Given two frames, and , attached to the gripper of a robotic end-effector (EE) and to a sensor rigidly mounted on the EE, respectively, find the relative pose--position and orientation--of the two frames, from measurements of the EE pose by means of sensor and joint-encoder readouts.Algebraically, the problem is known to lead to a quadratic homogeneous equation in the unknown pose matrix, which prevents any direct solution. The solution first proposed in the literature exploited the properties of proper orthogonal matrices, while decoupling the orientation problem from the position problem. This solution, relying on perfect measurements, led, for two sets of measurements, to a system of nine linear equations in four unknowns. This procedure was later on streamlined by means of quaternions, but these required the introduction of an iterative procedure relying on the singular-value decomposition of a matrix at each iteration. If we consider that the singular-value decomposition is itself iterative, the new procedure did not lead to a computational gain. Moreover, this procedure neither considered measurement noise.
The issue of noisy measurements was addressed for the first time as recently as 1995. The solutions proposed so far, however, are not yet implementable online. In this project we developed an algorithm to solve the hand-eye problem that relies on recursive linear least squares and is, hence, applicable online. To this end, we resort to the invariant formulation of rotations developed at CIM's Robotic Mechanical Systems Laboratory. (Figure 6.17).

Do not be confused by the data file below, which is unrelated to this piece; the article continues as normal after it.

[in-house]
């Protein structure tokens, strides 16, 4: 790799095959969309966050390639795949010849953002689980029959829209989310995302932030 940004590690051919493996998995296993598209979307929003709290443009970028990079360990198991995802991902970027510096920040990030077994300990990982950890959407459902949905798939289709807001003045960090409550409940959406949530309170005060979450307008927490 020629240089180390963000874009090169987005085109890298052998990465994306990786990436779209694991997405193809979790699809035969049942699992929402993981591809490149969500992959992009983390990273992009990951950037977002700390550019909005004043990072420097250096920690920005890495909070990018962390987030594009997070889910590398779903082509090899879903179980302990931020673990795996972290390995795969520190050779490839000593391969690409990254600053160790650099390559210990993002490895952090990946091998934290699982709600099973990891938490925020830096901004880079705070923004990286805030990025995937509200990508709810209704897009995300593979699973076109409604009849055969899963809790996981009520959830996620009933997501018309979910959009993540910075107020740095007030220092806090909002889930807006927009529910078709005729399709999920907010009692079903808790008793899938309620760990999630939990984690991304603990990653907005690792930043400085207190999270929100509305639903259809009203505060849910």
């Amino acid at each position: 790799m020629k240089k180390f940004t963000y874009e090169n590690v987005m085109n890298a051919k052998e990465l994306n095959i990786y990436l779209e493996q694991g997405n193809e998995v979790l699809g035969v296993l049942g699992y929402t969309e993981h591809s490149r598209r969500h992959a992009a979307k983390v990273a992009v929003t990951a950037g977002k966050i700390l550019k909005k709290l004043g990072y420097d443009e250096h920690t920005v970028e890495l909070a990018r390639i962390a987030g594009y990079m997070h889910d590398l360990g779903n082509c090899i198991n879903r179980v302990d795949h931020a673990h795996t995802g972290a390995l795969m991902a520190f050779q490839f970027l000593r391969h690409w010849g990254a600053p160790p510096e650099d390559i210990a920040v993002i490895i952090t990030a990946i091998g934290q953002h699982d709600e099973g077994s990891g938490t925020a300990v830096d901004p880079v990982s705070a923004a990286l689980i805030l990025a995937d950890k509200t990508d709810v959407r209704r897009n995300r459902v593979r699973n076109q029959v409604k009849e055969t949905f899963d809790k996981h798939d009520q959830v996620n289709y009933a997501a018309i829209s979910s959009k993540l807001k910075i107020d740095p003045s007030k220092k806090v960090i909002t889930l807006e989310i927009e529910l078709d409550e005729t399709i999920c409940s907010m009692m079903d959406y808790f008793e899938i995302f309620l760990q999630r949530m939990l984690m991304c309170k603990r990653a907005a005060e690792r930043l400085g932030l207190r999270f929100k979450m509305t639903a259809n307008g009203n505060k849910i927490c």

Figure 6.17: Layout of the hand-eye calibration problem
The solution that we propose is based on two nested recursive least-square processes, the external one, for the estimation of the the relative orientation, the internal one, depending on the former, for the estimation of the relative position of the origins of the two frames and . Each process is based on the standard recursive least-square algorithm.
Upon convergence, the external process yields a rotation matrix that is not necessarily proper orthogonal, and hence, not acceptable. However, the proper-orthogonal component of this matrix is computed by post-processing, using polar-decomposition filtering. The latter is based on Higham's algorithm.
Tests run so far on a laser range finder mounted on a six-axis robot in the Computer Vision Laboratory have been successful in the implementation of the algorithm developed here.
J. Angeles, G. Soucy, F. Ferrie